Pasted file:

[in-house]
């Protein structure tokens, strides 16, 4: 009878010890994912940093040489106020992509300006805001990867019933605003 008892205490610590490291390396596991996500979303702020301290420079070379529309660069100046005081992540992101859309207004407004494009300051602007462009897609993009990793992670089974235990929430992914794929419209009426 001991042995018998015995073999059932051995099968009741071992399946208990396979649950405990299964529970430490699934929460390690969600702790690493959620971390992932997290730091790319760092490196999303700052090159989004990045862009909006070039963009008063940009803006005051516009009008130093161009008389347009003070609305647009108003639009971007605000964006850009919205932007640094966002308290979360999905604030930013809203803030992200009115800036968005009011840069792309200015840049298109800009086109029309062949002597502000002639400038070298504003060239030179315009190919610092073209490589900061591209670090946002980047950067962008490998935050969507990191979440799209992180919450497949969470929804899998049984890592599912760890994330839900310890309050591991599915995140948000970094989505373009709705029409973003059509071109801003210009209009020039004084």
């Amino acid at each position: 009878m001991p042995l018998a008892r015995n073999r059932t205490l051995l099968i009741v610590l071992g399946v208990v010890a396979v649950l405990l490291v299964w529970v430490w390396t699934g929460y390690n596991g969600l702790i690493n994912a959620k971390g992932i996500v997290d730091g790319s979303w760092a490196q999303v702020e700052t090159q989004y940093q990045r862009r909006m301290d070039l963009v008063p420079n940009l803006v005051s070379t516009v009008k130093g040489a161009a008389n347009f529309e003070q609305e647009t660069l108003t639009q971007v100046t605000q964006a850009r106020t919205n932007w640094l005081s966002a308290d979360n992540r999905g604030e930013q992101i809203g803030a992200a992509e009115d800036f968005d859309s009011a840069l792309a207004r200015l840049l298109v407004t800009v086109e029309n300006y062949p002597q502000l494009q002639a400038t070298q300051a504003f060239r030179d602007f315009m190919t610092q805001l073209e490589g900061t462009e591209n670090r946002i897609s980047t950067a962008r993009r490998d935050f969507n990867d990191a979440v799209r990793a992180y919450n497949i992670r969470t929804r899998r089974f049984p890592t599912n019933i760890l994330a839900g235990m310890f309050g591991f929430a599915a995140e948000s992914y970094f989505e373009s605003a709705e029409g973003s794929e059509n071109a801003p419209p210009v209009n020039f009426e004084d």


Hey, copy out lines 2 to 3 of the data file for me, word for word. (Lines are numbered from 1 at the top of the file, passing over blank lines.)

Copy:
């Protein structure tokens, strides 16, 4: 009878010890994912940093040489106020992509300006805001990867019933605003 008892205490610590490291390396596991996500979303702020301290420079070379529309660069100046005081992540992101859309207004407004494009300051602007462009897609993009990793992670089974235990929430992914794929419209009426 001991042995018998015995073999059932051995099968009741071992399946208990396979649950405990299964529970430490699934929460390690969600702790690493959620971390992932997290730091790319760092490196999303700052090159989004990045862009909006070039963009008063940009803006005051516009009008130093161009008389347009003070609305647009108003639009971007605000964006850009919205932007640094966002308290979360999905604030930013809203803030992200009115800036968005009011840069792309200015840049298109800009086109029309062949002597502000002639400038070298504003060239030179315009190919610092073209490589900061591209670090946002980047950067962008490998935050969507990191979440799209992180919450497949969470929804899998049984890592599912760890994330839900310890309050591991599915995140948000970094989505373009709705029409973003059509071109801003210009209009020039004084």
């Amino acid at each position: 009878m001991p042995l018998a008892r015995n073999r059932t205490l051995l099968i009741v610590l071992g399946v208990v010890a396979v649950l405990l490291v299964w529970v430490w390396t699934g929460y390690n596991g969600l702790i690493n994912a959620k971390g992932i996500v997290d730091g790319s979303w760092a490196q999303v702020e700052t090159q989004y940093q990045r862009r909006m301290d070039l963009v008063p420079n940009l803006v005051s070379t516009v009008k130093g040489a161009a008389n347009f529309e003070q609305e647009t660069l108003t639009q971007v100046t605000q964006a850009r106020t919205n932007w640094l005081s966002a308290d979360n992540r999905g604030e930013q992101i809203g803030a992200a992509e009115d800036f968005d859309s009011a840069l792309a207004r200015l840049l298109v407004t800009v086109e029309n300006y062949p002597q502000l494009q002639a400038t070298q300051a504003f060239r030179d602007f315009m190919t610092q805001l073209e490589g900061t462009e591209n670090r946002i897609s980047t950067a962008r993009r490998d935050f969507n990867d990191a979440v799209r990793a992180y919450n497949i992670r969470t929804r899998r089974f049984p890592t599912n019933i760890l994330a839900g235990m310890f309050g591991f929430a599915a995140e948000s992914y970094f989505e373009s605003a709705e029409g973003s794929e059509n071109a801003p419209p210009v209009n020039f009426e004084d």